This modification is a post synthesis conjugation to a primary amino group thus an additional modification with an amino group is required. A C3, C6 or C12 amino group can be placed at the 5' or for the 3' end a C3 or C7 amino and for internal positions an amino modified base is used, e.g Amino dT C6.
NHS based modifications are post synthesis conjugation performed using a primary amino group. The yield is lower as compared to direct automated coupling of modifications that are available as amidites. Approximate yield for various scales are given below.
~2 nmol final yield for 50 nmol scale synthesis.
~5 nmol final yield for 200 nmol scale synthesis.
~16 nmol final yield for 1 umol scale synthesis
Human vision is insensitive to light beyond ~650 nm; it is not possible to view near-IR fluorescent dyes.
AF Dyes (similar to Alexa Fluor NHS Esters) are a set of fluorescent dyes that span the visible electromagnetic spectrum, as well as some of the near-IR. The absorbance range is 346-749 nm, and the emission range is 442-775 nm. Generally speaking, AF dyes are brighter, chemically more stable, and less pH-sensitive than other fluorescent dyes commonly used to label oligonucleotides (1). Because they currently only are in the form of NHS esters, oligos first must be synthesized with an Amino Linker modification (either at the ends or internally). The appropriate AF Dye is then manually attached to the oligo through the amino group in a separate reaction post-synthesis. The list of currently available dyes includes AF Dye 350, -405, -430, -488, -500, -514, -532, -546, -555, -568, -594, -610, -633, -647, -660, -680, -700, -750, with the number indicating the appropriate absorbance wavelength for the particular dye. AF Dyes are suitable for a variety of in vitro and in vivo applications. However, for in vivo experiments, users should note that dyes 350/405, being "blue" dyes, require higher-energy excitations than the other. Users of these particular dyes should confirm that the higher-energy required for excitation does not damage the relevant cells or tissues being used in the in vivo experiments.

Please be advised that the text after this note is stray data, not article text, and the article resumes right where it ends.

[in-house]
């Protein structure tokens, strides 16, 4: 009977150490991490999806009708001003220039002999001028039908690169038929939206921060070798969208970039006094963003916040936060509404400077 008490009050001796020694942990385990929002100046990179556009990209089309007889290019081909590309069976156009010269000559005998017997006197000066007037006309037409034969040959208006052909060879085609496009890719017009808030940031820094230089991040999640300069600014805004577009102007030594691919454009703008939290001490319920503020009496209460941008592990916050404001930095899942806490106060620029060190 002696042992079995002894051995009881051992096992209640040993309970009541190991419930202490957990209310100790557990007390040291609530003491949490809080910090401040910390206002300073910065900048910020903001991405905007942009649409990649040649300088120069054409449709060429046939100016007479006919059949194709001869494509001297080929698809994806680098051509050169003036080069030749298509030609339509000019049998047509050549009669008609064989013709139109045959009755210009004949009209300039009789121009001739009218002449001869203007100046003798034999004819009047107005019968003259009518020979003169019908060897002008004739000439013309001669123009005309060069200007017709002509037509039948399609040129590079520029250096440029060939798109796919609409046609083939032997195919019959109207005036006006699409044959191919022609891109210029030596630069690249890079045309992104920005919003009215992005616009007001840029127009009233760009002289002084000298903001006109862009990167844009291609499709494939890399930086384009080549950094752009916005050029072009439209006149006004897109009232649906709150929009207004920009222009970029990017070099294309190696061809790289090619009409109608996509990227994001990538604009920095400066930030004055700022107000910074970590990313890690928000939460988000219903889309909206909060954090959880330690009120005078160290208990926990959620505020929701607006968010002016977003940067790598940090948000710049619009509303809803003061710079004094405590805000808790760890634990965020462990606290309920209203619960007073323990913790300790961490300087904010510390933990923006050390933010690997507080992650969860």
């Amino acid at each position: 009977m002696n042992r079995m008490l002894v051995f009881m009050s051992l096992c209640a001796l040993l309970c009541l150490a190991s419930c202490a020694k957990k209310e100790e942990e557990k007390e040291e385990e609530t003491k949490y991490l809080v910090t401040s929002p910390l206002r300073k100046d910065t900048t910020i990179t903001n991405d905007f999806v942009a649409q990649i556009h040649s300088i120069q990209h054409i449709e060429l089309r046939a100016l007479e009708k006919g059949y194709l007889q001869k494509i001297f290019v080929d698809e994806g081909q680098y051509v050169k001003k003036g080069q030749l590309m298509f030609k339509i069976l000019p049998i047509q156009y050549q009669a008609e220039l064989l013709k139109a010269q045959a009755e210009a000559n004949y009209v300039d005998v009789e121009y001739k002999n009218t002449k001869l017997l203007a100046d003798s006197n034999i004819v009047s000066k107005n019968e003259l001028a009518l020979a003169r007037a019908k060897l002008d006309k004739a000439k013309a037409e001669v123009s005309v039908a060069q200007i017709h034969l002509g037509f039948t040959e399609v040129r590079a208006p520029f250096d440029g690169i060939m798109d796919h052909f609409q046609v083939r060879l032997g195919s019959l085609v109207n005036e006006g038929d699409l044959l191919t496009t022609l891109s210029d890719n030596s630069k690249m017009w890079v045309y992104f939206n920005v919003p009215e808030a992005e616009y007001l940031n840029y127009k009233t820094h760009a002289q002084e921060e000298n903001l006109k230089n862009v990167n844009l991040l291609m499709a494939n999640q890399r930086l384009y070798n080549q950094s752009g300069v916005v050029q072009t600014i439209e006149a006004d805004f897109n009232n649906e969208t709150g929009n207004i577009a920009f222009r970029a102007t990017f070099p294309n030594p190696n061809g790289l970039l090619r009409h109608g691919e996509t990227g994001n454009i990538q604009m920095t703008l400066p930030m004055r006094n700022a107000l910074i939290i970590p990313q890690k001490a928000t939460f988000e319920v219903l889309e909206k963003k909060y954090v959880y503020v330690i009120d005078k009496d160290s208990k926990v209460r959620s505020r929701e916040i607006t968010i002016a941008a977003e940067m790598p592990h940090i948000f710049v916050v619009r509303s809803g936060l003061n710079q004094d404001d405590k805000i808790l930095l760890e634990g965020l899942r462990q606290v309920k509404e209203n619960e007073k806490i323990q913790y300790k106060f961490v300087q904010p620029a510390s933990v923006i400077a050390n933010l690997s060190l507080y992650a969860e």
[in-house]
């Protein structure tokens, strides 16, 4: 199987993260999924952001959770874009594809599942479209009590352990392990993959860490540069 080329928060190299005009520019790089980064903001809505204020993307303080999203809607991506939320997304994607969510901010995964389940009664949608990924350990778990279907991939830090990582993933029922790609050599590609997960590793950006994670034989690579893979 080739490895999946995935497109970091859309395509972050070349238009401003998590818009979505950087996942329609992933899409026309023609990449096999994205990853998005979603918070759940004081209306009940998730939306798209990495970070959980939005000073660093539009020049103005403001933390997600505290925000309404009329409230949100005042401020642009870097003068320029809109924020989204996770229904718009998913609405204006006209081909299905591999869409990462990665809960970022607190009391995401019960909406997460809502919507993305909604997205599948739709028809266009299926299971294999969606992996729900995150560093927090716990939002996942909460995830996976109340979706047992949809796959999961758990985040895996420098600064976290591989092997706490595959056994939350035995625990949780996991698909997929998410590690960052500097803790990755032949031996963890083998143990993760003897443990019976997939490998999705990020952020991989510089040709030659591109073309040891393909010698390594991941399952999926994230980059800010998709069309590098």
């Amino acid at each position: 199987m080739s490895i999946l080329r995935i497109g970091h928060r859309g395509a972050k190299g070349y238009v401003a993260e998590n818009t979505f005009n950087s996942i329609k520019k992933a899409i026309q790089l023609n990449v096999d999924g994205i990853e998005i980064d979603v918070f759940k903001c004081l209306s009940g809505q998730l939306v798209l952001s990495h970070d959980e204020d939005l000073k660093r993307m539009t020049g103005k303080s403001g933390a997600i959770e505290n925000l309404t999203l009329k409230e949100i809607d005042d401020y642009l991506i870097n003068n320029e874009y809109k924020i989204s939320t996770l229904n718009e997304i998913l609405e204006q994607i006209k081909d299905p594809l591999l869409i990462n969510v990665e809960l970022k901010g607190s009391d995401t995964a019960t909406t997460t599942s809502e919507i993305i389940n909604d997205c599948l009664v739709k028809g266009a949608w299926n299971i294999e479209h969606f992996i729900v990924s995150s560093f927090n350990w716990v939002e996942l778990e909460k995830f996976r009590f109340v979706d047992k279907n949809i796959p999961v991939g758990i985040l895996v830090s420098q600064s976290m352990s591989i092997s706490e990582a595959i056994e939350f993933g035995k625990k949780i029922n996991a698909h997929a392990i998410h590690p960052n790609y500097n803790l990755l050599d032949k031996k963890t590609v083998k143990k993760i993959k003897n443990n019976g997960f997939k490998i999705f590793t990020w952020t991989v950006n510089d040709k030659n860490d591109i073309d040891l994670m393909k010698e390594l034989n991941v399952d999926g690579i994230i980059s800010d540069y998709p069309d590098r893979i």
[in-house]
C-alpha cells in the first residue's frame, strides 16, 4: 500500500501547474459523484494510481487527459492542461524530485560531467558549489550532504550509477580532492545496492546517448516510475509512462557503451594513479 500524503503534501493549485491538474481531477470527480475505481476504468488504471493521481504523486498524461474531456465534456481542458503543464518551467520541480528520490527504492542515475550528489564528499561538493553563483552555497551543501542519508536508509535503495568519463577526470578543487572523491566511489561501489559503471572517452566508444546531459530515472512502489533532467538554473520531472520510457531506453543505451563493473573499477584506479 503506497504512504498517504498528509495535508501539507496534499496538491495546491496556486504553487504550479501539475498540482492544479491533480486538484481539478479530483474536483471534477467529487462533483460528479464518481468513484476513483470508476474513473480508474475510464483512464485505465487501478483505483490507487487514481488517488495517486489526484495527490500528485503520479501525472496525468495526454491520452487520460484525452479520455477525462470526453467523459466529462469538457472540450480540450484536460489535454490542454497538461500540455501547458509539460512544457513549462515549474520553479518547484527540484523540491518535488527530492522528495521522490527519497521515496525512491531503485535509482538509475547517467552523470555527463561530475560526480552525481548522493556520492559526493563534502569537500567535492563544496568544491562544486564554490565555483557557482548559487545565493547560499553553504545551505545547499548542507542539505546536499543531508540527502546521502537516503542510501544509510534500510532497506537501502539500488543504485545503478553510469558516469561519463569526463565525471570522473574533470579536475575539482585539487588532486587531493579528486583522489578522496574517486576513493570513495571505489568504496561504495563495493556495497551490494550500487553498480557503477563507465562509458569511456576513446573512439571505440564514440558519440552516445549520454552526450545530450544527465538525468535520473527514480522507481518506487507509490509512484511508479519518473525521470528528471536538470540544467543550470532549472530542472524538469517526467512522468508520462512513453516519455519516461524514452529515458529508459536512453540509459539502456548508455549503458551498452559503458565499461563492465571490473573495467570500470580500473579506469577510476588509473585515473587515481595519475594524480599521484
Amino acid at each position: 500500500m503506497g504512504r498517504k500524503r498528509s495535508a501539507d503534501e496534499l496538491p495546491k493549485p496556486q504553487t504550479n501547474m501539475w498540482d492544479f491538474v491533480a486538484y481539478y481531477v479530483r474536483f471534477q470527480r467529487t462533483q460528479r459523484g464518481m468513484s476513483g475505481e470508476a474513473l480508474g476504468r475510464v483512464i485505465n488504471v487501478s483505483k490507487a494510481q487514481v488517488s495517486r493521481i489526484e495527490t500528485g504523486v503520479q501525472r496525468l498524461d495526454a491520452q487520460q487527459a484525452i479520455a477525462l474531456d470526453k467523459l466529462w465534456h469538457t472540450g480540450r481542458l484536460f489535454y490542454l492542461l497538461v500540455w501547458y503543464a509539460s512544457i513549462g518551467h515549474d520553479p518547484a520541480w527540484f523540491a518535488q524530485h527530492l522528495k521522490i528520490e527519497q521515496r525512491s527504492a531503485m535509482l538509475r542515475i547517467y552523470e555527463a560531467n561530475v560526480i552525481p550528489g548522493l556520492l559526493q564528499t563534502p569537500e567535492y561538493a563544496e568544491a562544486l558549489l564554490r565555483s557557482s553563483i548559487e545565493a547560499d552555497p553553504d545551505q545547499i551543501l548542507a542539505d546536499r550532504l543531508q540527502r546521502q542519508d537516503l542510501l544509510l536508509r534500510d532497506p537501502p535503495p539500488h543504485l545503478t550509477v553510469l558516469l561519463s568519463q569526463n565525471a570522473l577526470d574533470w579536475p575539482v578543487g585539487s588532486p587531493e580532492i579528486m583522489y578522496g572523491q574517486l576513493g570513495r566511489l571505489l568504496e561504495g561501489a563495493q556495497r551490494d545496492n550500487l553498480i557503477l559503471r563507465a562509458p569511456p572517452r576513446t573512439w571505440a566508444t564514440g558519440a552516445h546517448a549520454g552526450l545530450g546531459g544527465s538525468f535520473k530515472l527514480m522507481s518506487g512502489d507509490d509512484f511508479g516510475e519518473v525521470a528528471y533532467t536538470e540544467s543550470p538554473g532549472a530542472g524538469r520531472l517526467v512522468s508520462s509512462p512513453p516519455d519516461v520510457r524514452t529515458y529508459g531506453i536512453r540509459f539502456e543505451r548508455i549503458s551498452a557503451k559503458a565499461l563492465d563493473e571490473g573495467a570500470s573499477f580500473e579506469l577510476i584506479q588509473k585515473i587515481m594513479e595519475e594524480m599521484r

1. Panchuk-Voloshina, N., Haugland, R.P., Bishop-Stewart, J., Bhalgat, M.K., Millard, P.J., Mao, F., Leung, W-Y., Haugland, R.P. Alexa Dyes, a Series of New Fluorescent Dyes that Yield Exceptionally Bright, Photostable Conjugates. J. Histochem. Cytochem. (1999), 47: 1179-1188.